The thyroid gland is the biggest gland in the neck. It is situated in the anterior (front) neck below the skin and muscle layers. The thyroid gland takes the shape of a butterfly with the two wings being represented by the left and right thyroid lobes which wrap around the trachea. The sole function of the thyroid is to make thyroid hormone. This hormone has an effect on nearly all tissues of the body where it increases cellular activity. The function of the thyroid therefore is to regulate the body’s metabolism.
Common Thyroid Problems
The thyroid gland is prone to several very distinct problems, some of which are extremely common. These problems can be broken down into:
- Those concerning the production of hormone (too much, or too little).
- Those due to increased growth of the thyroid causing compression of important neck structures or simply appearing as a mass in the neck.
- The formation of nodules or lumps within the thyroid which are worrisome for the presence of thyroid cancer.
- Those which are cancerous. Each thyroid topic is addressed separately and illustrated with actual patient X–rays and pictures to make them easier to understand. The information on this web site is arranged to give you more detailed and complex information as you read further.
A thyroid goiter is a dramatic enlargement of the thyroid gland. Goiters are often removed because of cosmetic reasons or, more commonly, because they compress other vital structures of the neck including the trachea and the esophagus making breathing and swallowing difficult. Sometimes goiters will actually grow into the chest where they can cause trouble as well. Several nice X–rays will help explain all types of thyroid goiter problems.
- Thyroid Cancer
Thyroid cancer is a fairly common malignancy, however, the vast majority have excellent long term survival. We now include a separate page on the characteristics of each type of thyroid cancer and its typical treatment, follow–up, and prognosis. Over 30 pages thyroid cancer.
- Solitary Thyroid Nodules
There are several characteristics of solitary nodules of the thyroid which make them suspicious for malignancy. Although as many as 50% of the population will have a nodule somewhere in their thyroid, the overwhelming majority of these are benign. Occasionally, thyroid nodules can take on characteristics of malignancy and require either a needle biopsy or surgical excision. Now includes risks of radiation exposure and the role of Needle Biopsy for evaluating a thyroid nodule. Also a new page on the role of ultrasound in diagnosing thyroid nodules and masses.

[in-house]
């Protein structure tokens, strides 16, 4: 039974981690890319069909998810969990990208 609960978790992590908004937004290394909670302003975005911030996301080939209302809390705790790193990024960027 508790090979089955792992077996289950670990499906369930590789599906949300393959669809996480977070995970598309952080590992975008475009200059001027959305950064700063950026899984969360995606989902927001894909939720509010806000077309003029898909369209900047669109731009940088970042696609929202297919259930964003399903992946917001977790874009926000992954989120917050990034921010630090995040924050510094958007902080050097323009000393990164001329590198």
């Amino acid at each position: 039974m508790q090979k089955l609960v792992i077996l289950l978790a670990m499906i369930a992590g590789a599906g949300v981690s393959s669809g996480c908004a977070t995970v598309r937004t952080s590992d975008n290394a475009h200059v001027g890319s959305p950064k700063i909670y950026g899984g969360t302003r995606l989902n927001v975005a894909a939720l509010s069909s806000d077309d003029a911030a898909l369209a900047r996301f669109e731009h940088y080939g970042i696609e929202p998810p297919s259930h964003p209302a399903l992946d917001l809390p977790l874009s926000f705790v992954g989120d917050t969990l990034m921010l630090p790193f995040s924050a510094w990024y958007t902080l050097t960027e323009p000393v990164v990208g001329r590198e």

Hyperthyroidism means too much thyroid hormone. Current methods used for treating a hyperthyroid patient are radioactive iodine, anti–thyroid drugs, or surgery. Each method has advantages and disadvantages and is selected for individual patients. Many times the situation will suggest that all three methods are appropriate, while other circumstances will dictate a single best therapeutic option. Surgery is the least common treatment selected for hyperthyroidism. The different causes of hyperthyroidism are covered in detail.
Hypothyroidism means too little thyroid hormone and is a common problem. In fact, hypothyroidism is often present for a number of years before it is recognized and treated. There are several common causes, each of which are covered in detail. Hypothyroidism can even be associated with pregnancy. Treatment for all types of hypothyroidism is usually straightforward.
Thyroiditis is an inflammatory process ongoing within the thyroid gland. Thyroiditis can present with a number of symptoms such as fever and pain, but it can also present as subtle findings of hypo or hyperthyroidism. There are a number of causes, some more common than others. Each is covered on this site.